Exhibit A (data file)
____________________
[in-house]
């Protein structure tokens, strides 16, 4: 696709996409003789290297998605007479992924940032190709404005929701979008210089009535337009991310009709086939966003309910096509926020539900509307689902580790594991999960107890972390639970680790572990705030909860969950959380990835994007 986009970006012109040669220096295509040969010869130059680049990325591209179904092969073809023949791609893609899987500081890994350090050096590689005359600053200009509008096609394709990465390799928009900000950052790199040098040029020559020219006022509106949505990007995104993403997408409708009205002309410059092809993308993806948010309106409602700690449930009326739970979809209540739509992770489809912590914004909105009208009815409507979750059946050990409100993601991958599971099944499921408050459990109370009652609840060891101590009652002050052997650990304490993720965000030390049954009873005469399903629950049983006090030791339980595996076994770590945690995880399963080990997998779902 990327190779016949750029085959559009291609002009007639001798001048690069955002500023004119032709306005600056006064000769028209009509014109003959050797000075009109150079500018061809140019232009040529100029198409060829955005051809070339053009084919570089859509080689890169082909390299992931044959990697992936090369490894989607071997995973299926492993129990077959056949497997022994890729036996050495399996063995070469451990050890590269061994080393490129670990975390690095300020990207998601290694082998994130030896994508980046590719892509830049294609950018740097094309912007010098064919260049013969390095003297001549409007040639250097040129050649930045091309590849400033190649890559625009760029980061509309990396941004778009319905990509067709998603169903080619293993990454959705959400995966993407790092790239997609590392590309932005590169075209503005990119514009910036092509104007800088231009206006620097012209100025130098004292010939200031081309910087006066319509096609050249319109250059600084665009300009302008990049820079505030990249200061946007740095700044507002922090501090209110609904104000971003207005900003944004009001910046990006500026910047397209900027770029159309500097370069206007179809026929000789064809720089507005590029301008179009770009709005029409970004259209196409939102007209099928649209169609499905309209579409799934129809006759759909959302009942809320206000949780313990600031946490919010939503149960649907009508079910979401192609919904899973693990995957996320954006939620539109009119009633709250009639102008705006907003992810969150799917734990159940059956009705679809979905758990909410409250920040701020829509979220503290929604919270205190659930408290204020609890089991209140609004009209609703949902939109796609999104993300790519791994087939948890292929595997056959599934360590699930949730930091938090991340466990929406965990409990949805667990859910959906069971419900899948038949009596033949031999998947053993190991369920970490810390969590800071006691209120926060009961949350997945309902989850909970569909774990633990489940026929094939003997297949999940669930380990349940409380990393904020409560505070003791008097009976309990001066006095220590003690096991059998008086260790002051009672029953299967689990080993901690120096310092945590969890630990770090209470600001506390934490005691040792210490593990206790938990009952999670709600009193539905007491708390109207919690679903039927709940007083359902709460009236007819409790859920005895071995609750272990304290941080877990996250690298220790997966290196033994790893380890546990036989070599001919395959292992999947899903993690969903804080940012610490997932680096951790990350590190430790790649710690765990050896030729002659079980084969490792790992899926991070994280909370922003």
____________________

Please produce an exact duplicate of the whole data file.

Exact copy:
[in-house]
């Protein structure tokens, strides 16, 4: 696709996409003789290297998605007479992924940032190709404005929701979008210089009535337009991310009709086939966003309910096509926020539900509307689902580790594991999960107890972390639970680790572990705030909860969950959380990835994007 986009970006012109040669220096295509040969010869130059680049990325591209179904092969073809023949791609893609899987500081890994350090050096590689005359600053200009509008096609394709990465390799928009900000950052790199040098040029020559020219006022509106949505990007995104993403997408409708009205002309410059092809993308993806948010309106409602700690449930009326739970979809209540739509992770489809912590914004909105009208009815409507979750059946050990409100993601991958599971099944499921408050459990109370009652609840060891101590009652002050052997650990304490993720965000030390049954009873005469399903629950049983006090030791339980595996076994770590945690995880399963080990997998779902 990327190779016949750029085959559009291609002009007639001798001048690069955002500023004119032709306005600056006064000769028209009509014109003959050797000075009109150079500018061809140019232009040529100029198409060829955005051809070339053009084919570089859509080689890169082909390299992931044959990697992936090369490894989607071997995973299926492993129990077959056949497997022994890729036996050495399996063995070469451990050890590269061994080393490129670990975390690095300020990207998601290694082998994130030896994508980046590719892509830049294609950018740097094309912007010098064919260049013969390095003297001549409007040639250097040129050649930045091309590849400033190649890559625009760029980061509309990396941004778009319905990509067709998603169903080619293993990454959705959400995966993407790092790239997609590392590309932005590169075209503005990119514009910036092509104007800088231009206006620097012209100025130098004292010939200031081309910087006066319509096609050249319109250059600084665009300009302008990049820079505030990249200061946007740095700044507002922090501090209110609904104000971003207005900003944004009001910046990006500026910047397209900027770029159309500097370069206007179809026929000789064809720089507005590029301008179009770009709005029409970004259209196409939102007209099928649209169609499905309209579409799934129809006759759909959302009942809320206000949780313990600031946490919010939503149960649907009508079910979401192609919904899973693990995957996320954006939620539109009119009633709250009639102008705006907003992810969150799917734990159940059956009705679809979905758990909410409250920040701020829509979220503290929604919270205190659930408290204020609890089991209140609004009209609703949902939109796609999104993300790519791994087939948890292929595997056959599934360590699930949730930091938090991340466990929406965990409990949805667990859910959906069971419900899948038949009596033949031999998947053993190991369920970490810390969590800071006691209120926060009961949350997945309902989850909970569909774990633990489940026929094939003997297949999940669930380990349940409380990393904020409560505070003791008097009976309990001066006095220590003690096991059998008086260790002051009672029953299967689990080993901690120096310092945590969890630990770090209470600001506390934490005691040792210490593990206790938990009952999670709600009193539905007491708390109207919690679903039927709940007083359902709460009236007819409790859920005895071995609750272990304290941080877990996250690298220790997966290196033994790893380890546990036989070599001919395959292992999947899903993690969903804080940012610490997932680096951790990350590190430790790649710690765990050896030729002659079980084969490792790992899926991070994280909370922003």